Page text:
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With the high cost of health care in the headline news almost daily, cost reduction is top of mind for healthcare finance executives, physicians, operational leaders, and even the patients they serve.
This diverse group of stakeholders is aligned on two key points:
The good news is that the perspective is beginning to shift from cutting costs to finding ways to delivering more value. Let’s consider the difference between these two approaches—or “narratives”—for reducing costs.
When it comes to cutting costs, there are a number of well-placed concerns. Patients worry that providers will skimp on care and quality, and staff worry that there won’t be enough skilled staff to serve patients. Physicians have many worries when it comes to cost, but their primary concern is about losing autonomy in clinical decision making. For many, the mere mention of cost reduction brings to mind low-quality care, low patient satisfaction, and low employee morale.
These negative perspectives are reasonable considering that cost reduction efforts of the past often took on a “slash and burn” mentality. Cuts were made without regard for the context and the downstream impact. To some degree, the adverse effects that were of greatest concern actually came to fruition—i.e., quality of care, patient satisfaction, and staff morale actually declined.
The intrinsic problem with this approach, however, was that in the cost-cutting initiatives focus on driving out costs without delivering value. It is a short-term approach and, in most cases, it fell short.
Cost reduction today needs a different frame, and that frame should be delivering value (defined as cost per outcome) by fixing processes, because broken processes are expensive.
Think for a minute of all the process breakdowns in a hospital—delays in getting patients from the emergency department to a bed, level of care write offs, delays in discharging patients because the paperwork is not complete, adverse drug events, longer than necessary hospitalizations because services were not well-coordinated, and countless meetings to arrive at decisions.
Not convinced? Just think of how much time is spent cleaning up after broken processes—not just the service-recovery time spent apologizing for long wait times, but all the processes that have been created around the broken process to mitigate the impact on patients. Now think of how much time is wasted because roles, priorities, and authority are not well defined nor aligned—despite endless meetings, problems persist. Ambiguous goals and roles are costly.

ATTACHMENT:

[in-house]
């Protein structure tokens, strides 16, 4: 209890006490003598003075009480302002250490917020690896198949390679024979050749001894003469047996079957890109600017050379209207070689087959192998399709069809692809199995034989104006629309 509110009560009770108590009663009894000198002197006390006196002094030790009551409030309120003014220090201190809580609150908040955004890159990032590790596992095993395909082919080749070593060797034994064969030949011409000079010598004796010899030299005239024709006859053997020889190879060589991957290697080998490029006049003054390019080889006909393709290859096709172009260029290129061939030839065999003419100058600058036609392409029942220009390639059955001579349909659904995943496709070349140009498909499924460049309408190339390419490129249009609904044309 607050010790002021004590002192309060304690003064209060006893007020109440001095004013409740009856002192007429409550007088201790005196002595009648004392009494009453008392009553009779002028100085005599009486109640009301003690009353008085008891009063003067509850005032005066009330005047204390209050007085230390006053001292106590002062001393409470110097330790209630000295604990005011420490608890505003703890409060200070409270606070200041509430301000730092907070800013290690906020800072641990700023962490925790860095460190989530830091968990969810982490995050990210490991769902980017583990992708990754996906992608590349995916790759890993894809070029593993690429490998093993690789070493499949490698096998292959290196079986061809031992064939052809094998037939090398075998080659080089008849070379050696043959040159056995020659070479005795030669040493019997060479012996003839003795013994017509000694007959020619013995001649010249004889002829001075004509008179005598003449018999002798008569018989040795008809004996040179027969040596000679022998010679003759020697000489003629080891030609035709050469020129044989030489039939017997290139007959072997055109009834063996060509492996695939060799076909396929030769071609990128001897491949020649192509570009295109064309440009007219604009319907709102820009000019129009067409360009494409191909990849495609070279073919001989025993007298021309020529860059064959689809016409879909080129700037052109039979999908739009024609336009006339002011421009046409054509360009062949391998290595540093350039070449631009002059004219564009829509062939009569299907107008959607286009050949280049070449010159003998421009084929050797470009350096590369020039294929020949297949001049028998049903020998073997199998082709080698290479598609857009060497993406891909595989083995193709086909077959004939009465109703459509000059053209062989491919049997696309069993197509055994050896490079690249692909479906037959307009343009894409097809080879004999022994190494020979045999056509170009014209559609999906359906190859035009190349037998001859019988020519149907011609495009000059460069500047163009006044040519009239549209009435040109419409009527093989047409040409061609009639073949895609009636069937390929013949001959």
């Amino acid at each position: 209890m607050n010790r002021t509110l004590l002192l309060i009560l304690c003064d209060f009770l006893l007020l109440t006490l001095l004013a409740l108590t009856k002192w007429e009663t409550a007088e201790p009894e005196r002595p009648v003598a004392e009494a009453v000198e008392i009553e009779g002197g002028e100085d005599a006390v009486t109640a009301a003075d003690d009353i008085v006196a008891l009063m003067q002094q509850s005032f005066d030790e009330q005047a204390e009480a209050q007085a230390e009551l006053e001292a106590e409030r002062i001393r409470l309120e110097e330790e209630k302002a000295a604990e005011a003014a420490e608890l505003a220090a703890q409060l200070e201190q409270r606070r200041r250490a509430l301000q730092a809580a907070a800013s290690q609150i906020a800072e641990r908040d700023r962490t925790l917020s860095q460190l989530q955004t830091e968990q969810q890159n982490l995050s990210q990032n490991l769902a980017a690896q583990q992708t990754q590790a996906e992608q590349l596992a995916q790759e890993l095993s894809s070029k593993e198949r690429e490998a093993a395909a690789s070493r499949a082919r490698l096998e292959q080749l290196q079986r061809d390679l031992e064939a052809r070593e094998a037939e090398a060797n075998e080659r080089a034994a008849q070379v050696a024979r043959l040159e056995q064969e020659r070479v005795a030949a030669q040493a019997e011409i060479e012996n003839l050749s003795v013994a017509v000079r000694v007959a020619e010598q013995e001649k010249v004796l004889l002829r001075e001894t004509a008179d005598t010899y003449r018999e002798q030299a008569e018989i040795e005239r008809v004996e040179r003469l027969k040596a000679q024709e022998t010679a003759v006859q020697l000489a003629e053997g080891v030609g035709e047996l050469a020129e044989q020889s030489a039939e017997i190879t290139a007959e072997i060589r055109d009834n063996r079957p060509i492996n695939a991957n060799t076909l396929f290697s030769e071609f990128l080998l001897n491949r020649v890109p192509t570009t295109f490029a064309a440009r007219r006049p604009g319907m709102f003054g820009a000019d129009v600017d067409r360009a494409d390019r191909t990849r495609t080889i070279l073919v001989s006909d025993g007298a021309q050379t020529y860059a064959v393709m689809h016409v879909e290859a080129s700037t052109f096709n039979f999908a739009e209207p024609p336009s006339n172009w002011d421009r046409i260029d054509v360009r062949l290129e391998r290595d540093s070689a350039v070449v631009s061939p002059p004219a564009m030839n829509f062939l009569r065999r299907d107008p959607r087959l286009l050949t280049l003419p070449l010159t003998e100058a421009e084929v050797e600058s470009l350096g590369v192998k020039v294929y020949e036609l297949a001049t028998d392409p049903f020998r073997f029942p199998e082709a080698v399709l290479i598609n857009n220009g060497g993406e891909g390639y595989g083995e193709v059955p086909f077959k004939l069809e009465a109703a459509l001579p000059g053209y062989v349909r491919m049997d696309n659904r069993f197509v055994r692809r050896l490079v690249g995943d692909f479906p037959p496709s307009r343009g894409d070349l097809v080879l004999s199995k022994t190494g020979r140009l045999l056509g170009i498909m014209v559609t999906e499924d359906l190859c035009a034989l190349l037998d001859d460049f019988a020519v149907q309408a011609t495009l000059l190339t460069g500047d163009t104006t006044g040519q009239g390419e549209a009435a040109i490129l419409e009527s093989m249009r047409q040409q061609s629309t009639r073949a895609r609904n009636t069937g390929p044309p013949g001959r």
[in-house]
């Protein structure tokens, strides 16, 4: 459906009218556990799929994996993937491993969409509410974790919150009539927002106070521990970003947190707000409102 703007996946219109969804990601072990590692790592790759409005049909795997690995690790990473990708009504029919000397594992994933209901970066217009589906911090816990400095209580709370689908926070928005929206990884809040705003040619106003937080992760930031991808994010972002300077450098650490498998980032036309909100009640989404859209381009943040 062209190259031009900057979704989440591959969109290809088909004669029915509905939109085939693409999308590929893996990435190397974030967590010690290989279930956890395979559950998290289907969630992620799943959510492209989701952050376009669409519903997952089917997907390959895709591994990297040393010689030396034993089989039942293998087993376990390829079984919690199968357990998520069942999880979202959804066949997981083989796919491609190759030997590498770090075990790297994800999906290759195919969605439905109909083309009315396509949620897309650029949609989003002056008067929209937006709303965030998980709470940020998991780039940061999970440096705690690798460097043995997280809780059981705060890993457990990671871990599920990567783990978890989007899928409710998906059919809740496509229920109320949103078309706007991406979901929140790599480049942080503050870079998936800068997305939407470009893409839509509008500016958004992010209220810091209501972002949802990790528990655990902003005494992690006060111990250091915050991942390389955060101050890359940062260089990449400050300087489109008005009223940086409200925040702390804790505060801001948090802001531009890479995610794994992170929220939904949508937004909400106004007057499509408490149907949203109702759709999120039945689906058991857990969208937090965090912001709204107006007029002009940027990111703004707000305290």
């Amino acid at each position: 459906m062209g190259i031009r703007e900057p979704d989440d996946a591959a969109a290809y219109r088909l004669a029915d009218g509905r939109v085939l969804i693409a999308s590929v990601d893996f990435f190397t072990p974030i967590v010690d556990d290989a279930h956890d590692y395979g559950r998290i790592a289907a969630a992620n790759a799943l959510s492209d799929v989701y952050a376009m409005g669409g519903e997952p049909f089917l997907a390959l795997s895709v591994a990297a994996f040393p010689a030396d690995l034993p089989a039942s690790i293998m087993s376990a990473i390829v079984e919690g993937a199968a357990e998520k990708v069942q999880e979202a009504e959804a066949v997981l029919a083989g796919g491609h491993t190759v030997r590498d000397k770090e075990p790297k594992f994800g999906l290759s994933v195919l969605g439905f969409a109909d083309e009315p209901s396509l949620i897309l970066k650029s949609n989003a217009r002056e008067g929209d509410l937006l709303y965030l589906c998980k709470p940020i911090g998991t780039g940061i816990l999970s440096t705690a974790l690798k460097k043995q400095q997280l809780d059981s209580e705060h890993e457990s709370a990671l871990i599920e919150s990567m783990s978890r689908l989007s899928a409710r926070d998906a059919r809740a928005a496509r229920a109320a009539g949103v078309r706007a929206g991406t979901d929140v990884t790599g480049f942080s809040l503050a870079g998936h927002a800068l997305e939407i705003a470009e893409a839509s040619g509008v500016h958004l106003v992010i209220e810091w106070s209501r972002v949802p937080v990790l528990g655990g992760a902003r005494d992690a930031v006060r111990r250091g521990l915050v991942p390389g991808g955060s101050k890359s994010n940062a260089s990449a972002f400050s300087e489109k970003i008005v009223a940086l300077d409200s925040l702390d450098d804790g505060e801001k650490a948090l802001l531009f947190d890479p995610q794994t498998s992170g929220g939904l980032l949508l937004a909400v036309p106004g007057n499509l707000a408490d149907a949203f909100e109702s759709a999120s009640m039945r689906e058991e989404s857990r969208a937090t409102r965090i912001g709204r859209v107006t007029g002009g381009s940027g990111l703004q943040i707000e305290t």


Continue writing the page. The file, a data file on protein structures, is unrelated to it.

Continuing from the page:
Yet in the face of such opportunities for improving process and creating greater value, what do most operational and clinical leaders say every time they are asked to reduce costs? “There is nothing left to cut.”
The challenge is to defy this conventional way of thinking and to dig into these broken processes, ambiguous roles, and vaguely defined goals to understand why they are producing unfavorable results. The goal should be to figure out how to solve the problem, not just put a Band-Aid on it.
How do you identify what works? Challenge conventional wisdom: Start from scratch; design what would be ideal yet realizable—and then implement it.
For example, many hospitals have adopted a model in which the patient care technicians or nursing aides are responsible for drawing blood, rather than having a dedicated phlebotomy team. The idea for this model usually came from cost-savings initiatives and had the potential to streamline operations because the units would not have to wait for a phlebotomist to come to the floor to draw blood. But ask the lab how it’s going. Ask the patients. You are likely hear horror stories of patients being stuck, painfully, multiple times and the lab receiving unusable samples which result in re-sticks and excessive supply waste—not to mention delayed test results, which often cause duplicate orders for tests. Moreover, the night-shift nursing aides often have little to do other than draw blood, beginning at 4 or 5 a.m. By focusing the nursing aides on functions that they are good at, some hospitals have found they can reduce the hours worked per day by aide by five to seven hours, fund a phlebotomy team, and save thousands in lab supplies—while enhancing patient satisfaction.
The effort should begin in clinical and operational departments and then expand across the hospital and, eventually, across the health system. The cost savings—which are likely to be hard-dollar cost savings—will add up. Staff will be happier, patients more satisfied, physicians more engaged. As they begin to feel that their concerns are being heard, the problems that have caused headaches for years will become a thing of the past.
We all know we have cost crisis in health care. In the words of Winston Churchill, “Never let a good crisis go to waste.” This is your opportunity to delve deep into operations and make changes that impact not only quality and patient satisfaction, but also the healthcare system as a whole, by reducing the cost to provide care.
Liz Kirk is vice president, cost improvement solutions, Strata Decision Technology, Chicago.
Publication Date: Thursday, August 14, 2014
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